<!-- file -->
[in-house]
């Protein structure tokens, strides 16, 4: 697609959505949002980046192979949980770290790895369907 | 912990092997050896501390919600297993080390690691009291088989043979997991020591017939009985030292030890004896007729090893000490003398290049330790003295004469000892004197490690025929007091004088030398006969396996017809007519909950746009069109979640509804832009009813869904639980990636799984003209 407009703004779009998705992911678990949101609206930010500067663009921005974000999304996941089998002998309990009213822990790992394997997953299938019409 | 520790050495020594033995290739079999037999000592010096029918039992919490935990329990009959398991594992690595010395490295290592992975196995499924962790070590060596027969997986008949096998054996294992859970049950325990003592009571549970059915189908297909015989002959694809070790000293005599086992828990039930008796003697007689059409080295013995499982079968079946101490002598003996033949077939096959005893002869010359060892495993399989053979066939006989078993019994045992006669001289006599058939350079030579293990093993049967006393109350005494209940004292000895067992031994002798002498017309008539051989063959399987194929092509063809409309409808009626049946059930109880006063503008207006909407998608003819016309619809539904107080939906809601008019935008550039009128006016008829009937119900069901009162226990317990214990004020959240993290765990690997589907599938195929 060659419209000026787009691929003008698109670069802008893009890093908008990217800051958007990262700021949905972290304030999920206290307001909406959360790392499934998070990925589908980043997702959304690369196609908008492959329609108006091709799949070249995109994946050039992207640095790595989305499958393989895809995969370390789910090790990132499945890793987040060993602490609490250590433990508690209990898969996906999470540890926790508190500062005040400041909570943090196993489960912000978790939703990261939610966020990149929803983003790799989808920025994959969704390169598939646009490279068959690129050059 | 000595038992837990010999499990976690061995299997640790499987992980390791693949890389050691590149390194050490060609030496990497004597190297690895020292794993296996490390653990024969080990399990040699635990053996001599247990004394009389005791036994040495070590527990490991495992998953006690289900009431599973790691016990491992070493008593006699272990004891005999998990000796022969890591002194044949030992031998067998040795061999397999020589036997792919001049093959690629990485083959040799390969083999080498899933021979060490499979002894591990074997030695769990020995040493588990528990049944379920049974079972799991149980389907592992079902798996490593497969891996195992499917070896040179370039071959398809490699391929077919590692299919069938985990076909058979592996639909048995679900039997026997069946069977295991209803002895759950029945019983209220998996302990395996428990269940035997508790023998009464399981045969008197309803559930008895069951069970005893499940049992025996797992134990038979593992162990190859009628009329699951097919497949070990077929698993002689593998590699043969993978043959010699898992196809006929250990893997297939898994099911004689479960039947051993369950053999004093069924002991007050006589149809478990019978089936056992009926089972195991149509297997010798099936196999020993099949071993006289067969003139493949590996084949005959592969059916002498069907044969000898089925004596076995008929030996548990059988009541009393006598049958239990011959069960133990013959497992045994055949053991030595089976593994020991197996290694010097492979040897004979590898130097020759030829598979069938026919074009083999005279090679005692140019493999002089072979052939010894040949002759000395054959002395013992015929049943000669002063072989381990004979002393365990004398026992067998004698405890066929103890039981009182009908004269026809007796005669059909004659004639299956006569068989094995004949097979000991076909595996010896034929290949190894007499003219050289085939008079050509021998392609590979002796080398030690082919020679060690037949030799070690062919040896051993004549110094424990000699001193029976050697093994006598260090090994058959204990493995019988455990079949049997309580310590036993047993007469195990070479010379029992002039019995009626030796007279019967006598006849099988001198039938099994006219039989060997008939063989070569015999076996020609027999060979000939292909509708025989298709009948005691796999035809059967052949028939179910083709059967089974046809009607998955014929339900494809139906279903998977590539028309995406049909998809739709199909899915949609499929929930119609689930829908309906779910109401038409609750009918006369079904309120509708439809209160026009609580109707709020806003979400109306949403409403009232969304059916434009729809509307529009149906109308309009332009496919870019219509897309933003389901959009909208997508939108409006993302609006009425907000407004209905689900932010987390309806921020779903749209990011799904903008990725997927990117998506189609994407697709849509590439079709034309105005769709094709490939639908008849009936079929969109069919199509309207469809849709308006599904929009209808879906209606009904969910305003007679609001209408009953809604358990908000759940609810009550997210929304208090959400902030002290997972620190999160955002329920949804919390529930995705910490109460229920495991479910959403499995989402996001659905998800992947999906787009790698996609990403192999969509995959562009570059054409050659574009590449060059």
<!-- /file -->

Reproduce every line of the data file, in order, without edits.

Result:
[in-house]
């Protein structure tokens, strides 16, 4: 697609959505949002980046192979949980770290790895369907 | 912990092997050896501390919600297993080390690691009291088989043979997991020591017939009985030292030890004896007729090893000490003398290049330790003295004469000892004197490690025929007091004088030398006969396996017809007519909950746009069109979640509804832009009813869904639980990636799984003209 407009703004779009998705992911678990949101609206930010500067663009921005974000999304996941089998002998309990009213822990790992394997997953299938019409 | 520790050495020594033995290739079999037999000592010096029918039992919490935990329990009959398991594992690595010395490295290592992975196995499924962790070590060596027969997986008949096998054996294992859970049950325990003592009571549970059915189908297909015989002959694809070790000293005599086992828990039930008796003697007689059409080295013995499982079968079946101490002598003996033949077939096959005893002869010359060892495993399989053979066939006989078993019994045992006669001289006599058939350079030579293990093993049967006393109350005494209940004292000895067992031994002798002498017309008539051989063959399987194929092509063809409309409808009626049946059930109880006063503008207006909407998608003819016309619809539904107080939906809601008019935008550039009128006016008829009937119900069901009162226990317990214990004020959240993290765990690997589907599938195929 060659419209000026787009691929003008698109670069802008893009890093908008990217800051958007990262700021949905972290304030999920206290307001909406959360790392499934998070990925589908980043997702959304690369196609908008492959329609108006091709799949070249995109994946050039992207640095790595989305499958393989895809995969370390789910090790990132499945890793987040060993602490609490250590433990508690209990898969996906999470540890926790508190500062005040400041909570943090196993489960912000978790939703990261939610966020990149929803983003790799989808920025994959969704390169598939646009490279068959690129050059 | 000595038992837990010999499990976690061995299997640790499987992980390791693949890389050691590149390194050490060609030496990497004597190297690895020292794993296996490390653990024969080990399990040699635990053996001599247990004394009389005791036994040495070590527990490991495992998953006690289900009431599973790691016990491992070493008593006699272990004891005999998990000796022969890591002194044949030992031998067998040795061999397999020589036997792919001049093959690629990485083959040799390969083999080498899933021979060490499979002894591990074997030695769990020995040493588990528990049944379920049974079972799991149980389907592992079902798996490593497969891996195992499917070896040179370039071959398809490699391929077919590692299919069938985990076909058979592996639909048995679900039997026997069946069977295991209803002895759950029945019983209220998996302990395996428990269940035997508790023998009464399981045969008197309803559930008895069951069970005893499940049992025996797992134990038979593992162990190859009628009329699951097919497949070990077929698993002689593998590699043969993978043959010699898992196809006929250990893997297939898994099911004689479960039947051993369950053999004093069924002991007050006589149809478990019978089936056992009926089972195991149509297997010798099936196999020993099949071993006289067969003139493949590996084949005959592969059916002498069907044969000898089925004596076995008929030996548990059988009541009393006598049958239990011959069960133990013959497992045994055949053991030595089976593994020991197996290694010097492979040897004979590898130097020759030829598979069938026919074009083999005279090679005692140019493999002089072979052939010894040949002759000395054959002395013992015929049943000669002063072989381990004979002393365990004398026992067998004698405890066929103890039981009182009908004269026809007796005669059909004659004639299956006569068989094995004949097979000991076909595996010896034929290949190894007499003219050289085939008079050509021998392609590979002796080398030690082919020679060690037949030799070690062919040896051993004549110094424990000699001193029976050697093994006598260090090994058959204990493995019988455990079949049997309580310590036993047993007469195990070479010379029992002039019995009626030796007279019967006598006849099988001198039938099994006219039989060997008939063989070569015999076996020609027999060979000939292909509708025989298709009948005691796999035809059967052949028939179910083709059967089974046809009607998955014929339900494809139906279903998977590539028309995406049909998809739709199909899915949609499929929930119609689930829908309906779910109401038409609750009918006369079904309120509708439809209160026009609580109707709020806003979400109306949403409403009232969304059916434009729809509307529009149906109308309009332009496919870019219509897309933003389901959009909208997508939108409006993302609006009425907000407004209905689900932010987390309806921020779903749209990011799904903008990725997927990117998506189609994407697709849509590439079709034309105005769709094709490939639908008849009936079929969109069919199509309207469809849709308006599904929009209808879906209606009904969910305003007679609001209408009953809604358990908000759940609810009550997210929304208090959400902030002290997972620190999160955002329920949804919390529930995705910490109460229920495991479910959403499995989402996001659905998800992947999906787009790698996609990403192999969509995959562009570059054409050659574009590449060059």